I don't think there is any easy answer to this. Our mornings became daily battles and it was only when my OH became very aggressive to the team put in by SS too that I had to give in finally and allow him go into residential care. I know your wife has not got to that stage but a fear of water seems common with this disease. When Fred started refusing to have a shower he would, for some months, stand in a shallow bath and allow me to strip wash him. Have you tried that? He got a thorough wash down but without having to submerge himself or stand under a shower. As I say, it finally went past that and the only way the carers and I were able to manage was for him to lie on towels on the bed while we managed to remove clothes and blanket wash by doIng bottom half then top, replacing with fresh clothing as we went. Think you need someone to help with that though. Sorry I can't help much. It is a real worry.
     
  8. loveahug

    loveahug Registered User

    Nov 28, 2012
    1,071
    Moved to Leicester
    Mum went through stage of refusing to shower, we managed to overcome it by taking down the handset and giving it to her to spray herself with, as long as it didn't go over her face she was much more relaxed about it. We turned the water down so it wasn't as fierce as usual. She also felt much safer sitting down in the shower too.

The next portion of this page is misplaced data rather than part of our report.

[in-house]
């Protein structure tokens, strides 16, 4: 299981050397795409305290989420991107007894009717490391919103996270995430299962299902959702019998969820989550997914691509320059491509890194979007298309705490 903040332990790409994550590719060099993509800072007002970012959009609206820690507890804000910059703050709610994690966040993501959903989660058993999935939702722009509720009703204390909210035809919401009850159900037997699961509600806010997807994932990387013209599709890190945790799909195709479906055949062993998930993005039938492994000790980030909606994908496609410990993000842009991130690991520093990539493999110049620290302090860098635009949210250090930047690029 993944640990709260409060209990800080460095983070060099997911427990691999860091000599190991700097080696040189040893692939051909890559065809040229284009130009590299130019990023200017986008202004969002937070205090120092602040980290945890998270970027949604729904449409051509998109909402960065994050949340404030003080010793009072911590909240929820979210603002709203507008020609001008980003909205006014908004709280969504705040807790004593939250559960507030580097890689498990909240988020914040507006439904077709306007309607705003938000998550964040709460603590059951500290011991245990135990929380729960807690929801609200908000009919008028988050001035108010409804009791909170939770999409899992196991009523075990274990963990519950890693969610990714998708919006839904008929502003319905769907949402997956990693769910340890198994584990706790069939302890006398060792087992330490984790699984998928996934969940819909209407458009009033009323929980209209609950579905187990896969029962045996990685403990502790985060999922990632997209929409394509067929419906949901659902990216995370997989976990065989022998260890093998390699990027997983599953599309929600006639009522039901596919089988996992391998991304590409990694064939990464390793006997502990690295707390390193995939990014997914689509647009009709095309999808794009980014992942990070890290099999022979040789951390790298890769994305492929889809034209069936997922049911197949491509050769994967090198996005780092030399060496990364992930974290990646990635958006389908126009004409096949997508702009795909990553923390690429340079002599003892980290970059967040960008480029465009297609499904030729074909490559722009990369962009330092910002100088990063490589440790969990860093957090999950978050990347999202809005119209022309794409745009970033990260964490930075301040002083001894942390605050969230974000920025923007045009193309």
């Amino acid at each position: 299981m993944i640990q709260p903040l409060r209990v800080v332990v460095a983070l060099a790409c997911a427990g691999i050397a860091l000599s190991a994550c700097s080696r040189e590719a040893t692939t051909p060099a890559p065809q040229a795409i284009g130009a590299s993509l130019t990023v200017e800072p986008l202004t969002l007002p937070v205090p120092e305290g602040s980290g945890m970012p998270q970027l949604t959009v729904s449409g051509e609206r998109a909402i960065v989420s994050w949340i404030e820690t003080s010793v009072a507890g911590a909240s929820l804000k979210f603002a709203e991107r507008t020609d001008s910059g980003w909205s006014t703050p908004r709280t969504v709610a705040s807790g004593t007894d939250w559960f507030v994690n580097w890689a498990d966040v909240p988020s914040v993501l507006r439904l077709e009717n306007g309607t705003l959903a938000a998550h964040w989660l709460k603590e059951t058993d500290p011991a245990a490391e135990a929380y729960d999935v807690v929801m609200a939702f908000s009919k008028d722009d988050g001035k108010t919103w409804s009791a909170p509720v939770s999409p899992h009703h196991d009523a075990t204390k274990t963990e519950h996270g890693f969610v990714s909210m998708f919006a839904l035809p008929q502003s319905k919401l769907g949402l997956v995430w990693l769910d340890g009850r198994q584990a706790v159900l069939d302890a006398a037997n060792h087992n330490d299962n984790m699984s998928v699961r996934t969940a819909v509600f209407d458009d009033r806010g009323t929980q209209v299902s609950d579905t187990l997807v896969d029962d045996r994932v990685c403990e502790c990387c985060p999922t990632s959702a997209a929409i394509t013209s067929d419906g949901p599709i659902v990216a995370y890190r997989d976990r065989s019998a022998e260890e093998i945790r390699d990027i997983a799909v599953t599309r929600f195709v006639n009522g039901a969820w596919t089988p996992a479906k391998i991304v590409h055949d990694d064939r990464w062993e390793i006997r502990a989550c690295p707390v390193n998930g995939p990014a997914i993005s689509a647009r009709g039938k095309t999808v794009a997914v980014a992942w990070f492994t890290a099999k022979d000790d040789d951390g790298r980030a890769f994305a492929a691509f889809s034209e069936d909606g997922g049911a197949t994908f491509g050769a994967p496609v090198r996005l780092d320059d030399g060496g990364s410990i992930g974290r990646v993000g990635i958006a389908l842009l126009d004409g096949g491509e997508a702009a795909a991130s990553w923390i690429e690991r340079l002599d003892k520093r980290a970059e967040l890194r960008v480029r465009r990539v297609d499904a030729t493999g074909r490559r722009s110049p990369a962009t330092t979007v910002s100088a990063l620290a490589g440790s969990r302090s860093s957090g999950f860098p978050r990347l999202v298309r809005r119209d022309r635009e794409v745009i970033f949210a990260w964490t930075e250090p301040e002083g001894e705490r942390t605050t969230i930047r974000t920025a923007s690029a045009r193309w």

Good luck
     
  9. Prospector

    Prospector Registered User

    Sep 30, 2014
    61
    Trowbridge, Wiltshire
    This evening, I got as far as getting my wife to the bathroom and getting her to take her clothes off (including raincoat!), rather reluctantly and with some firm insistence and assistance from me. She would then not get into the bath, so I lifted her in under her protests. She was upset while in the bath but we talked about how we both felt. When she got out of the bath, she slipped off the bath step and I caught her. After that she was really sweet!
    She also smells sweet now .
    It was a real dilemma - I didn't want to create an antagonistic situation that would keep coming back at me, but at the same time I could not leave her in heavily soiled underwear and risk another UTI. I hope I did the best thing.
    She is currently rather cool towards me and I suspect she will sleep again on the sofa. At least she is now in a clean set of clothes after four days!